Labour Day (Labor Day in the United States) is an annual holiday to celebrate the achievements of workers. Labour Day has its origins in the labour union movement, specifically the eight-hour day movement, which advocated eight hours for work, eight hours for recreation, and eight hours for rest.

For most countries, Labour Day is synonymous with, or linked with, International Workers’ Day, which occurs on 1 May. For other countries, Labour Day is celebrated on a different date, often one with special significance for the labour movement in that country. Labour Day is a public holiday in many countries.

Labor Day is a federal holiday and falls on the first Monday of September every year. It was initially organized to celebrate labor unions and their contributions to the United States’ economy.

Labor Day is a public holiday. It is a day off for the general population, so all Government offices, organizations, and schools and most businesses are closed. Many cities, towns, and neighborhoods organize and hold public celebrations such as firework displays, picnics, and barbecues.

Labor Day 2020 will occur on Monday, September 7. Labor Day pays tribute to the contributions and achievements of American workers and is traditionally observed on the first Monday in September. It was created by the labor movement in the late 19th century and became a federal holiday in 1894. Labor Day weekend also symbolizes the end of summer for many Americans, and is celebrated with parties, street parades and athletic events.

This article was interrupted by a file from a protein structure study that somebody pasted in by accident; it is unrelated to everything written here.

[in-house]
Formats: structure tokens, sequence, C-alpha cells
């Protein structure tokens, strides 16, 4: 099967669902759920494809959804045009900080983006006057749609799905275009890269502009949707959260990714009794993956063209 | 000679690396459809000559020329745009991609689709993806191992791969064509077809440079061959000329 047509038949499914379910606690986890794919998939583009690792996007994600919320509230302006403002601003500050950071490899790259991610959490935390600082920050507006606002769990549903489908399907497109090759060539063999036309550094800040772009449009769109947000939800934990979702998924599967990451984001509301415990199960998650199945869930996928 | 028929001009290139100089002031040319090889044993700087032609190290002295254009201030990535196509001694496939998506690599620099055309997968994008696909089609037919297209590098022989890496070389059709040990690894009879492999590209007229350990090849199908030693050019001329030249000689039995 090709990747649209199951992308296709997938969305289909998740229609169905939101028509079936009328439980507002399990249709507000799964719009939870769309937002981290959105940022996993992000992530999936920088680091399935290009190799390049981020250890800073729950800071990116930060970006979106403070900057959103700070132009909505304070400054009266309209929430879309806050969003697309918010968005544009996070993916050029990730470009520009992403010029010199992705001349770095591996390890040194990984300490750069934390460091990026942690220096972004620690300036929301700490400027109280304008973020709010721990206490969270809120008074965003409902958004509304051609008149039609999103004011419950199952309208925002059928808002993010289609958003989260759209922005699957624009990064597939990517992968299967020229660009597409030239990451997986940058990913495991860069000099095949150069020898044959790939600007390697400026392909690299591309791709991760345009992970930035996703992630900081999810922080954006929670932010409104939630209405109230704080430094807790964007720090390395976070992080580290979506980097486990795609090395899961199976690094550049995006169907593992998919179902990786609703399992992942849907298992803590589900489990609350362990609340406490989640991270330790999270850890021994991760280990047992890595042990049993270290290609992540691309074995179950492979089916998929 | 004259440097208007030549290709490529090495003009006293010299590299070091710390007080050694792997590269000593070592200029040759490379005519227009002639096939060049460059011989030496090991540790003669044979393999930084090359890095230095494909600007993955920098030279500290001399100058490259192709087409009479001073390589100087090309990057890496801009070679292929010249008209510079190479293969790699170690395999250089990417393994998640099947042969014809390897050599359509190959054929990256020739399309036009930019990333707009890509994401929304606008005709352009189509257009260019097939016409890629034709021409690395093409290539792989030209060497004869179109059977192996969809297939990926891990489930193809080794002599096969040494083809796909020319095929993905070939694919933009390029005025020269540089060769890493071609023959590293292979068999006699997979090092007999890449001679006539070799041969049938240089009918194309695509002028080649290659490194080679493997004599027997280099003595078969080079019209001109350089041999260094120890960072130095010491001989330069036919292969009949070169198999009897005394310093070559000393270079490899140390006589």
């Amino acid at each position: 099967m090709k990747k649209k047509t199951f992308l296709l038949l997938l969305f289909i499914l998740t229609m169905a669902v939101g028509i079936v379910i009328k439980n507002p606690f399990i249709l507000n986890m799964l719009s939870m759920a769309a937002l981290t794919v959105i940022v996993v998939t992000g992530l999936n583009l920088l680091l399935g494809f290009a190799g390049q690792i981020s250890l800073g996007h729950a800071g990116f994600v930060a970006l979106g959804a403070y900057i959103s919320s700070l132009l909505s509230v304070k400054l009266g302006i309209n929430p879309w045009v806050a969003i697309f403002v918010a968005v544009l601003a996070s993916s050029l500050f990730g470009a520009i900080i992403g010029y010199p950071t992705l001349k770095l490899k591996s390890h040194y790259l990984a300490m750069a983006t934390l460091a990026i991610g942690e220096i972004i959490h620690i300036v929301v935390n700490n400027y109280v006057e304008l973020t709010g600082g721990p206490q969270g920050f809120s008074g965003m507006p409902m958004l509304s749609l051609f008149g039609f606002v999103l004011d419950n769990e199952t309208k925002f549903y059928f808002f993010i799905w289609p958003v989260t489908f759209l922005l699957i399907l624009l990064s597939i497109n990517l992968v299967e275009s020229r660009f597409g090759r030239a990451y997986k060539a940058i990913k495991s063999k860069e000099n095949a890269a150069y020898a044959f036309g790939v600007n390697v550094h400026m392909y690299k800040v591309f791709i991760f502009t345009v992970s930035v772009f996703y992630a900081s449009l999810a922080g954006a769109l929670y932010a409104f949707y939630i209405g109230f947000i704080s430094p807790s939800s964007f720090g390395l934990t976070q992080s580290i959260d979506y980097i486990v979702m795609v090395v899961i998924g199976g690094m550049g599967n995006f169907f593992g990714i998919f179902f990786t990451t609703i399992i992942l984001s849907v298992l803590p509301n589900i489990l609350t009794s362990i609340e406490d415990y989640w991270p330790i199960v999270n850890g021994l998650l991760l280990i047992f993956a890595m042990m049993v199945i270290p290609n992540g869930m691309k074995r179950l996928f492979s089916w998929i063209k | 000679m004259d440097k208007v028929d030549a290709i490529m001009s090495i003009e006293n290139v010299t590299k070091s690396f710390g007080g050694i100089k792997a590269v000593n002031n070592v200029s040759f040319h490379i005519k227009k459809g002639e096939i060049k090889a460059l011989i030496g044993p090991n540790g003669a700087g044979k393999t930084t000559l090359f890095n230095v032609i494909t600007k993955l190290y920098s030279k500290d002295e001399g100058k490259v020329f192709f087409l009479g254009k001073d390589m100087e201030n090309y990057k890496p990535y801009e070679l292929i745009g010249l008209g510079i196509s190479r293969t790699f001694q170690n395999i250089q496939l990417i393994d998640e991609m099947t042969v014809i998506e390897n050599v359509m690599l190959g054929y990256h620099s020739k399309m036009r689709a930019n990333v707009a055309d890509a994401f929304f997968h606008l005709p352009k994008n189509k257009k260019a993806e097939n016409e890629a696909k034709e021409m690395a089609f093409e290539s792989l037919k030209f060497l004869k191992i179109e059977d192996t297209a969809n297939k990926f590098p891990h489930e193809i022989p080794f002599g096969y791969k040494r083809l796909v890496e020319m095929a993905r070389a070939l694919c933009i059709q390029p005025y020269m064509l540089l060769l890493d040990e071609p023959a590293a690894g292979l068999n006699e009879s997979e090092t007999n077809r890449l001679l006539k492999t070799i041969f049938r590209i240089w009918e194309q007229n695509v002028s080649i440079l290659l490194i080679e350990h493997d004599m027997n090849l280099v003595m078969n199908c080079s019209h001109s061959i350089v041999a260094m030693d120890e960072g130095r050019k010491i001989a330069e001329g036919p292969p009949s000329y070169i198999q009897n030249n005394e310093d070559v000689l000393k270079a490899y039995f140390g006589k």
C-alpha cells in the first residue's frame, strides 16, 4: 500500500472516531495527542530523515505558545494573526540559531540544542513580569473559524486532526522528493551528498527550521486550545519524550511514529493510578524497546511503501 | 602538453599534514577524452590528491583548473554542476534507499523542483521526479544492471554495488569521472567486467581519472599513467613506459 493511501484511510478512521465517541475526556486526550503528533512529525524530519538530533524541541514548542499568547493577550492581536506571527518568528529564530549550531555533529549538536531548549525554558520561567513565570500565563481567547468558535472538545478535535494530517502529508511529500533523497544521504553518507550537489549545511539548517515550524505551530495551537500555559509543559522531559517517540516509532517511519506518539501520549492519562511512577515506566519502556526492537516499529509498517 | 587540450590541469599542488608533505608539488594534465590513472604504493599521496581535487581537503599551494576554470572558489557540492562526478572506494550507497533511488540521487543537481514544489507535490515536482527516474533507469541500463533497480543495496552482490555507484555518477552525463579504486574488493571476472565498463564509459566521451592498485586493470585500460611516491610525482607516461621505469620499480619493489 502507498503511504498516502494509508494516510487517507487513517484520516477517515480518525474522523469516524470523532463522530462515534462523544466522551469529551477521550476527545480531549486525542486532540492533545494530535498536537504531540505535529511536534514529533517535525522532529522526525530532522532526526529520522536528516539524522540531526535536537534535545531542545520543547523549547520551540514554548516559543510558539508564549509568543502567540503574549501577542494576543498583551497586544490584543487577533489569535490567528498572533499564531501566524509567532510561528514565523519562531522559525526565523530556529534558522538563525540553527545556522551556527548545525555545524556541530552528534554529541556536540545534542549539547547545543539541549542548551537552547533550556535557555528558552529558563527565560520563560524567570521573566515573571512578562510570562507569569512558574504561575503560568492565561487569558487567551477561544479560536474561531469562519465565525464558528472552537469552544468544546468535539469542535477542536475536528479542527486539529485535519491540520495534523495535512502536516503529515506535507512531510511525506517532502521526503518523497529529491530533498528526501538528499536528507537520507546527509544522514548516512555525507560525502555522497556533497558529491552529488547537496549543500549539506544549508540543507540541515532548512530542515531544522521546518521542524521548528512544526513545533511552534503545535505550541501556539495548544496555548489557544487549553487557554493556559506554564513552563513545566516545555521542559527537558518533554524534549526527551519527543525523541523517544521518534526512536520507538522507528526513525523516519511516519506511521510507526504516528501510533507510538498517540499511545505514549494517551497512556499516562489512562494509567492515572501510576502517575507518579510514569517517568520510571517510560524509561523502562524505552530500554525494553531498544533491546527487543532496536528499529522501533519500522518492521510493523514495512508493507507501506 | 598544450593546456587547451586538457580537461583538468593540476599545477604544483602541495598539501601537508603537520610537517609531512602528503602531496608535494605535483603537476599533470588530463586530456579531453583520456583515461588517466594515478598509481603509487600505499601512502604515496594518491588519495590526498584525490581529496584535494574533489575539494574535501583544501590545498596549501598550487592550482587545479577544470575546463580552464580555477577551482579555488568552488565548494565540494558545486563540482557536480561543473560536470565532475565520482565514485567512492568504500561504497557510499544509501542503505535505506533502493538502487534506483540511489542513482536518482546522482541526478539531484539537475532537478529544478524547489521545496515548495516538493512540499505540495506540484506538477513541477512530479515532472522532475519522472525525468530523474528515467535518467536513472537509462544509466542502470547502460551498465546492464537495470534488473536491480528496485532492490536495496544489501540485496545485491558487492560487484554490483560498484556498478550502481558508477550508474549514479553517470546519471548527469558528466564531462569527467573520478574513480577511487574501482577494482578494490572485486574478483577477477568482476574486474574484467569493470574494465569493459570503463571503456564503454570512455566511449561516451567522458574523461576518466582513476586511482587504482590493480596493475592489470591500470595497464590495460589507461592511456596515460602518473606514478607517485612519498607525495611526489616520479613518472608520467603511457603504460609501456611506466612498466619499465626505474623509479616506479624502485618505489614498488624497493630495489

Many residents take advantage of the long Labor Day weekend to take a last summer trip. Because of this, there may be traffic congestion on highways and at airports. Public transit systems do not usually operate on their regular timetables.

For students, Labor Day is the last chance to take a break before school starts again for the fall session. The American football season begins on or around Labor Day, and many teams play their first game of the season during the Labor Day weekend.

The first Labor Day was held in 1882, and its origins stem from the Central Labor Union’s desire to create a holiday for workers. It became a federal holiday in 1894.

Originally, it was intended that the day would be filled with a street parade to allow the public to appreciate the trade and labor organizations’ work. After the parade, a festival was to be held to amuse local workers and their families. In later years, prominent men and women had speeches. This is less common now but is sometimes seen in election years.

One of the reasons for choosing to celebrate this on the first Monday in September, and not on May 1, which is common in the rest of the world, was to add a holiday in the long gap between Independence Day in July and Thanksgiving in November.

In the late 1800s, at the height of the Industrial Revolution in the United States, the average American worked 12-hour days and seven-day weeks in order to eke out a basic living. Despite restrictions in some states, children as young as 5 or 6 toiled in mills, factories and mines across the country, earning a fraction of their adult counterparts’ wages.

Labor Day parades and celebrations
Labor Day parades and celebrations